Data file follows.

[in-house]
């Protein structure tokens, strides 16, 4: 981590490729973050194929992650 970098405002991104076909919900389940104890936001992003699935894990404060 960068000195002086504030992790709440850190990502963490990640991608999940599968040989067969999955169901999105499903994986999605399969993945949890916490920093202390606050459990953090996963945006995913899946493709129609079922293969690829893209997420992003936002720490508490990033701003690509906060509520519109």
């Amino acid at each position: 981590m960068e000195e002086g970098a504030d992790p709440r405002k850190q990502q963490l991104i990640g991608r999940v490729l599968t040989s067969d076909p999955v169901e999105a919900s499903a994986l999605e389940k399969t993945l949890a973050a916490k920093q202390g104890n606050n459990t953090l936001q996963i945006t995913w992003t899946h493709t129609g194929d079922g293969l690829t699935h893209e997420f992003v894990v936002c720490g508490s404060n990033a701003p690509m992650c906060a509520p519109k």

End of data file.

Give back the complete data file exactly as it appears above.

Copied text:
[in-house]
């Protein structure tokens, strides 16, 4: 981590490729973050194929992650 970098405002991104076909919900389940104890936001992003699935894990404060 960068000195002086504030992790709440850190990502963490990640991608999940599968040989067969999955169901999105499903994986999605399969993945949890916490920093202390606050459990953090996963945006995913899946493709129609079922293969690829893209997420992003936002720490508490990033701003690509906060509520519109």
């Amino acid at each position: 981590m960068e000195e002086g970098a504030d992790p709440r405002k850190q990502q963490l991104i990640g991608r999940v490729l599968t040989s067969d076909p999955v169901e999105a919900s499903a994986l999605e389940k399969t993945l949890a973050a916490k920093q202390g104890n606050n459990t953090l936001q996963i945006t995913w992003t899946h493709t129609g194929d079922g293969l690829t699935h893209e997420f992003v894990v936002c720490g508490s404060n990033a701003p690509m992650c906060a509520p519109k």